culties with which he had to contend, and the pro-
minent position he was called to occupy.

On the 14th of August 1814, the Rev. James Hough
was ordained by the Bishop of Carlisle to the curacy
of Grinsdale in Cumberland. His attention appears to
have been first directed to the cause of missions by
hearing, a long time before his ordination, one of the
anniversary sermons of the Church Missionary Society,
and so ardent was the desire then kindled in his heart
to devote himself to the work of the evangelization of
the heathen, that, as he said, his ^' heart panted to pro-
claim the Gospel of redeeming love to the inhabitants
of India." Soon after his entrance into the ministry,
the way was unexpectedly opened for the accomplish-
ment of his desire. In 1815, he met at Scaleby Castle
the late Rev. Charles Simeon, of Cambridge, through
whom he received the offer of a chaplaincy to India.
This event is recorded in two letters,^ written at the
time by that devoted man to the Rev. J. Thomason.

In July 1815, he wrote : — '^ Four pious ministers
are just sent out to you in India, as I before told you ;
and I am in expectation of sending you immediately
three more, besides a teacher for schoolmasters. The
three I have all ready, and the last I hope to secure."
In these three Mr Hough is included.

Again, in March 1816 : — ''Within this year and a
half I shall have sent you about a dozen : to Bengal,
poor Mr Crosthwaite ; to Bombay, Mr Carr, and, I hope,
Mr Robinson ; to Madras, Messrs Harper, Jackson,
Malkin, Hough, Church, Traill ; to Bencoolen, Mr
Winter ; to St Helena, Mr Yernon." Most of these

' Meraoirs of the Rev. Charles Simeon, 1st Ed., pp. 415, 427.



OF THE AUTHOR- Vll

names will be recognised in the following pages of this
history.

In August 1816, Mr and Mrs Hough landed at
Madras, where they were welcomed by the Rev. Mar-
maduke Thompson, and other tried friends of mission-
ary work. Among these, Mr and Mrs Strachan, who
hospitably entertained them till the following October,
when Mr Hough received his appointment as the first
military chaplain to Palamcottah, in the Tinnevelly
district, to which station he at once set out, and reached
Nov. 2. ^'^ Upon our arrival," he wrote, '^ we met with
a hearty reception from the commandant, Lieutenant-
Colonel Trotter, who is a man of God, a Cornelius
indeed, and gives every encouragement and support in
his power to the native Christians in Tinnevelly." Mr
Hough's official duties resembled those of all other
military cantonments. But these were not sufficient
to occupy his whole time ; nor could the activity of
his energetic spirit rest satisfied with the performance
of only such routine work as his present position re-
quired. Whilst assiduously devoted to the spiritual
oversight of those who were placed under his minis-
terial charge, he was unceasing in his efforts to do
good to all others who happened to be brought within
the sphere of his influence. He frequently applied
for and received grants of books from the Correspond-
ing Committees, in Madras, of the Society for Promot-
ing Christian Knowledge, the Church Missionary
Society, and the British and Foreign Bible Society,
by which means he was enabled to distribute many
Bibles, Testaments, Prayer-Books, and religious pub-
lications. But even these were insufficient for his
purpose. For his letters to England at this period



Vm BIOGRAPHICAL SKETCH

abound in most earnest entreaties to his friends to
send supplies of such books. In one he writes : —

^^ My own congregation are soon supplied^ but par-
ties of soldiers are frequently passing here^ and I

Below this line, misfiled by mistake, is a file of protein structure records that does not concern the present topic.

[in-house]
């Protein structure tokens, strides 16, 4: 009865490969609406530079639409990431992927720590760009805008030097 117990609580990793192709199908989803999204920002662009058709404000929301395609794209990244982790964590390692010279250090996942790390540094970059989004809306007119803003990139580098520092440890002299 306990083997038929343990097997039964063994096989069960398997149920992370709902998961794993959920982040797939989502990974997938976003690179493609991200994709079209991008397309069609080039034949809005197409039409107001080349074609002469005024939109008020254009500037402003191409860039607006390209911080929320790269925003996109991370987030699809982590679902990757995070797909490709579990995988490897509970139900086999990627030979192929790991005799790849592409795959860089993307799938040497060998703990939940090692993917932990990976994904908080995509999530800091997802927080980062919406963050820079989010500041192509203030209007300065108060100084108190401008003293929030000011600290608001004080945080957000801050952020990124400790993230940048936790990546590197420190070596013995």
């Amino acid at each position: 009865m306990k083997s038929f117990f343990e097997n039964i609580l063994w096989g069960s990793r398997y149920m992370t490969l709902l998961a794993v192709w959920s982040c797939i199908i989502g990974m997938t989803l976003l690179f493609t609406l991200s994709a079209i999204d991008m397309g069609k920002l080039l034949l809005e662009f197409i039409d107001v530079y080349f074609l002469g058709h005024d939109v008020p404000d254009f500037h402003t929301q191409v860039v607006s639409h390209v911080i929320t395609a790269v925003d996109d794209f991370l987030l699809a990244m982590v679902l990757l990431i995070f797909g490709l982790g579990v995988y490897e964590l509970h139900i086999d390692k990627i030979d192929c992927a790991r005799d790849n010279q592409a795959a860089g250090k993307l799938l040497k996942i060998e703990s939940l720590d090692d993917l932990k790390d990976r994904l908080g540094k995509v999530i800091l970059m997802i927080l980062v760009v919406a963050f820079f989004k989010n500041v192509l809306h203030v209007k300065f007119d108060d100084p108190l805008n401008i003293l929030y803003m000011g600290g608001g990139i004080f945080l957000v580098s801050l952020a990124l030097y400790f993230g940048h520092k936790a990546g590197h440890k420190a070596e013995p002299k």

endeavour to lead the poor fellows to ^ drink of the
brook by the way.' There are two detachments here
at present^ of near fifty men. They have taken eighteen
books of me — Testaments^ Prayer-Books, Catechisms,
&c., &c., and are quite clamorous for more, but my
stock is nearly exhausted. I had not a Bible to give
them, and was really tempted to take one I had put
in the church in order to comply with the earnest
solicitations of a hungry serjeant. This is eloquence
enough for all that know the value of an immortal soul,
and of the precious blood shed to redeem it. Since 1
have been here, I have distributed the word of God in
English, Portuguese, Persic, Arabic, Hindostanee,
Gentoo, and Tamul, and many, many encouraging
and interesting circumstances have occurred." The
benefit of these distributions among the natives is re-
corded on p. 362 of this vol. ; but in his journal there
are several similar instances among English soldiers.
He writes again : — ^^ A party of Europeans is halting
here to-day. Poor fellows ! some expressed themselves
very thankful for what was said to them, and begged
hard for Testaments and Prayer-Books, which all who
desired have received. When we drove out this even-
ing we saw them scattered about with the books in
their hands." And again : — '^ A soldier and his wife
came to beg a Prayer-Book. He is a Roman Catholic,
and unable to read ; but his wife, he said, was a Pro-
testant, and would read it to him. He added, there
was so much confusion in the camp as to who should



OF THE AUTHOR. ix

have the books I sent the night before, that he thought
he would come quietly and ask for one. My dear wife
wrote his name in a Prayer-Book, and gave it to him.
It is quite delightful to witness these poor men's
anxiety to possess a Testament, or any religious book,
for the European soldiers in India are generally a dis-
grace to the Christian religion." Mr Hough was also
constantly visited by Roman Catholics, who had been
reading the Scriptures or books he had given them.
The following entry occurs : — ^^ I have heard to-day
that a young Roman Catholic of Tinnevelly, who has
often been to me with, a string of questions, went to
his priest and said, ^ These Protestants say many
things, and they prove all they say from Scripture.
How do you answer them ?' ^ That is a dangerous
way,' said the priest, ^ take care how you walk therein.'
The young man was abashed by this reply, and left
his spiritual guide. may he never rest until he meet
with one more able and willing to lead him in the way
to heaven marked down in the word of God !"